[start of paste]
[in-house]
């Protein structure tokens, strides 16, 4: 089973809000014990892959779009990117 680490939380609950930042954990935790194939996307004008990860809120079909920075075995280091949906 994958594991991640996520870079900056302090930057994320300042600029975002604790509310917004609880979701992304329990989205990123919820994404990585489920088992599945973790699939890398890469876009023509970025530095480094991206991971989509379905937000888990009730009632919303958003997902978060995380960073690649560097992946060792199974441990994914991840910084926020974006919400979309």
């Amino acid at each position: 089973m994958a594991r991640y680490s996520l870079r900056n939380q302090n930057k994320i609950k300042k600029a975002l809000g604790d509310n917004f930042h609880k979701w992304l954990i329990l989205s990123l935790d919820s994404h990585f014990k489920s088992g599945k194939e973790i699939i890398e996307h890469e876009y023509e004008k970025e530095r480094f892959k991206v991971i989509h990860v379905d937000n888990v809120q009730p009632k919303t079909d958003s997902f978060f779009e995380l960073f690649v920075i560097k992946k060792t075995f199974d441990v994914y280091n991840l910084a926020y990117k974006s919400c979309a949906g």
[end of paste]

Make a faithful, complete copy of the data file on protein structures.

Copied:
[in-house]
């Protein structure tokens, strides 16, 4: 089973809000014990892959779009990117 680490939380609950930042954990935790194939996307004008990860809120079909920075075995280091949906 994958594991991640996520870079900056302090930057994320300042600029975002604790509310917004609880979701992304329990989205990123919820994404990585489920088992599945973790699939890398890469876009023509970025530095480094991206991971989509379905937000888990009730009632919303958003997902978060995380960073690649560097992946060792199974441990994914991840910084926020974006919400979309």
């Amino acid at each position: 089973m994958a594991r991640y680490s996520l870079r900056n939380q302090n930057k994320i609950k300042k600029a975002l809000g604790d509310n917004f930042h609880k979701w992304l954990i329990l989205s990123l935790d919820s994404h990585f014990k489920s088992g599945k194939e973790i699939i890398e996307h890469e876009y023509e004008k970025e530095r480094f892959k991206v991971i989509h990860v379905d937000n888990v809120q009730p009632k919303t079909d958003s997902f978060f779009e995380l960073f690649v920075i560097k992946k060792t075995f199974d441990v994914y280091n991840l910084a926020y990117k974006s919400c979309a949906g």